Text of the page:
6      1
8      1  1
10     1  1  1
12     0  1  1  1
14     1  0  1  1  1
16     1  1  0  1  1  1
18     0  1  1  0  1  1  1
20     1  0  1  1  0  1  1  1
22     1  1  0  1  1  0  1  1  1
24     0  1  1  0  1  1  0  1  1  1
26     1  0  1  1  0  1  1  0  1  1  1
28     0  1  0  1  1  0  1  1  0  1  1  1
30     0  0  1  0  1  1  0  1  1  0  1  1  1
32     1  0  0  1  0  1  1  0  1  1  0  1  1  1
``````

Notice all we are doing, for each new line, is taking prm?(n), sticking it at the beginning of the new line, and shoving over all the rest. Same as above, but easier to see here. Note also the prime bits read down vertically in the regular order.

###### So?

The thing is, you can check for any and all Goldbach numbers by simply bitwise ANDing two corresponding strings together. (This may actually be an efficient way to code this, should such a need arise.) Take n=28:

``````       3  5  7  9 11 13 15 17 19 21 23 25
prm?   1  1  1  0  1  1  0  1  1  0  1  0
rev    0  1  0  1  1  0  1  1  0  1  1  1
-----------------------------------------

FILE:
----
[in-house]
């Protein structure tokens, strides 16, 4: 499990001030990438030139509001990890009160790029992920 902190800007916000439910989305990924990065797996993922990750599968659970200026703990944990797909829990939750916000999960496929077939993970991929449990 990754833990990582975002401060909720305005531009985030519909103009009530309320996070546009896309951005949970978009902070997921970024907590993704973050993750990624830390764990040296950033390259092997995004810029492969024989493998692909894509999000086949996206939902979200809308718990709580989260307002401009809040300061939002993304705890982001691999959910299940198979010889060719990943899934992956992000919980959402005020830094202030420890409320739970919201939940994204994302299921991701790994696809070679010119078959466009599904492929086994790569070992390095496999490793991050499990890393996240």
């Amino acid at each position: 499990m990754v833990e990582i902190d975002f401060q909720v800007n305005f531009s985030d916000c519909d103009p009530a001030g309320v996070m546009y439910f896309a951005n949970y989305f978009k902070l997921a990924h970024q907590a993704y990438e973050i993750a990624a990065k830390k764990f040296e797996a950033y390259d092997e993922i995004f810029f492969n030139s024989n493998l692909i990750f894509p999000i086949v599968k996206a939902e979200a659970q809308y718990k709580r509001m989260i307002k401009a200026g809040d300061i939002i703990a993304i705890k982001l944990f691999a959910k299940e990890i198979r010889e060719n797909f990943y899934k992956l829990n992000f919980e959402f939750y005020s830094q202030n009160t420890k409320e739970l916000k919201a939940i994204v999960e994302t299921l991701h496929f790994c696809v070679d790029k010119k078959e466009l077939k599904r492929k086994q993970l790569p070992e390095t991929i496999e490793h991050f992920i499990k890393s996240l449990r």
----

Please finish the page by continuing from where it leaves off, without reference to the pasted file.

&    0  1  0  0  1  0  0  1  0  0  0  1
``````

The resulting bits identify which numbers are "Goldbach numbers," primes which will sum to n. In this case we get two pairs:

5 + 23 = 28
11 + 17 = 28

This process will give you all valid Goldbach numbers for a given n.

``````  prm? 1  1  1  0  1  1  0  1  1  0  1  0  0  1
n      3  5  7  9 11 13 15 17 19 21 23 25 27 29
6     (1)                                            3+3=6
8     (1  1)                                         3+5=8
10    (1 (1) 1)                                      3+7=10   5+5=10
12     0 (1  1) 1                                    5+7=12
14    (1  0 (1) 1  1)                                3+11=14  7+7=14
16    (1 (1  0  1  1) 1)                             3+13=16  5+11=16
18     0 (1 (1  0  1) 1) 1                           5+13=18  7+11=18
``````

...and so on. I added the parentheses to emphasize the pairs, but it's just matching up by working from the outsides to the center. It did make me notice something I should have seen before, which is that if you don't want to bother with all the reversing and stuff, you accomplish the same thing by taking the prime bit string, counting in from both sides, and watching for matches that are both 1. Same exact thing.

The astute observer may point out that I'm not actually doing anything in this write-up, which is true. Especially viewed this most recent way, all we're doing is literally taking the Goldbach Conjecture by its definition, and looking manually for pairs of primes that add up. If there is something to be gained from this approach, I suspect it lies in study of the "sliding" nature of the reversal version, and seeing how it conspires not to leave holes.